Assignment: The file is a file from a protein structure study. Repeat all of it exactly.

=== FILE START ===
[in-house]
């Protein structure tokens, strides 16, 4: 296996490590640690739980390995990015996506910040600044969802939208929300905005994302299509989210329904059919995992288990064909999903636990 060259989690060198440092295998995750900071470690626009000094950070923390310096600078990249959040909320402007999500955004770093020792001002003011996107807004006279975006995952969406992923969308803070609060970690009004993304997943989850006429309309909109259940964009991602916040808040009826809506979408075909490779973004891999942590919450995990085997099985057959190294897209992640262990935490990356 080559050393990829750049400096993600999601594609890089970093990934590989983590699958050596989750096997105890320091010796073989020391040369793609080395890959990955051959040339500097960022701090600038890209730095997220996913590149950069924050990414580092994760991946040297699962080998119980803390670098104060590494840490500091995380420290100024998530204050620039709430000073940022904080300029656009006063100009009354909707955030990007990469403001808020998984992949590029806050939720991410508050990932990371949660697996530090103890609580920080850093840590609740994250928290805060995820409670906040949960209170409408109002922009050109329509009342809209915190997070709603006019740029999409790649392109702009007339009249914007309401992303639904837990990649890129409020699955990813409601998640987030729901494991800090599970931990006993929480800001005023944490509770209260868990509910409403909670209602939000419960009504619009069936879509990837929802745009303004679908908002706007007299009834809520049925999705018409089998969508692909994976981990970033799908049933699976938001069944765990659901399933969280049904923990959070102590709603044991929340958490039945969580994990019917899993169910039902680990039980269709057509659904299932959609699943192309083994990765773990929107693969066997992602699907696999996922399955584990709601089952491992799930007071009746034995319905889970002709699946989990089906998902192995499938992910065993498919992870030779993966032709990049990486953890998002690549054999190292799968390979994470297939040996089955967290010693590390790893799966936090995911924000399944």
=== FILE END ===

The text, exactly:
[in-house]
């Protein structure tokens, strides 16, 4: 296996490590640690739980390995990015996506910040600044969802939208929300905005994302299509989210329904059919995992288990064909999903636990 060259989690060198440092295998995750900071470690626009000094950070923390310096600078990249959040909320402007999500955004770093020792001002003011996107807004006279975006995952969406992923969308803070609060970690009004993304997943989850006429309309909109259940964009991602916040808040009826809506979408075909490779973004891999942590919450995990085997099985057959190294897209992640262990935490990356 080559050393990829750049400096993600999601594609890089970093990934590989983590699958050596989750096997105890320091010796073989020391040369793609080395890959990955051959040339500097960022701090600038890209730095997220996913590149950069924050990414580092994760991946040297699962080998119980803390670098104060590494840490500091995380420290100024998530204050620039709430000073940022904080300029656009006063100009009354909707955030990007990469403001808020998984992949590029806050939720991410508050990932990371949660697996530090103890609580920080850093840590609740994250928290805060995820409670906040949960209170409408109002922009050109329509009342809209915190997070709603006019740029999409790649392109702009007339009249914007309401992303639904837990990649890129409020699955990813409601998640987030729901494991800090599970931990006993929480800001005023944490509770209260868990509910409403909670209602939000419960009504619009069936879509990837929802745009303004679908908002706007007299009834809520049925999705018409089998969508692909994976981990970033799908049933699976938001069944765990659901399933969280049904923990959070102590709603044991929340958490039945969580994990019917899993169910039902680990039980269709057509659904299932959609699943192309083994990765773990929107693969066997992602699907696999996922399955584990709601089952491992799930007071009746034995319905889970002709699946989990089906998902192995499938992910065993498919992870030779993966032709990049990486953890998002690549054999190292799968390979994470297939040996089955967290010693590390790893799966936090995911924000399944």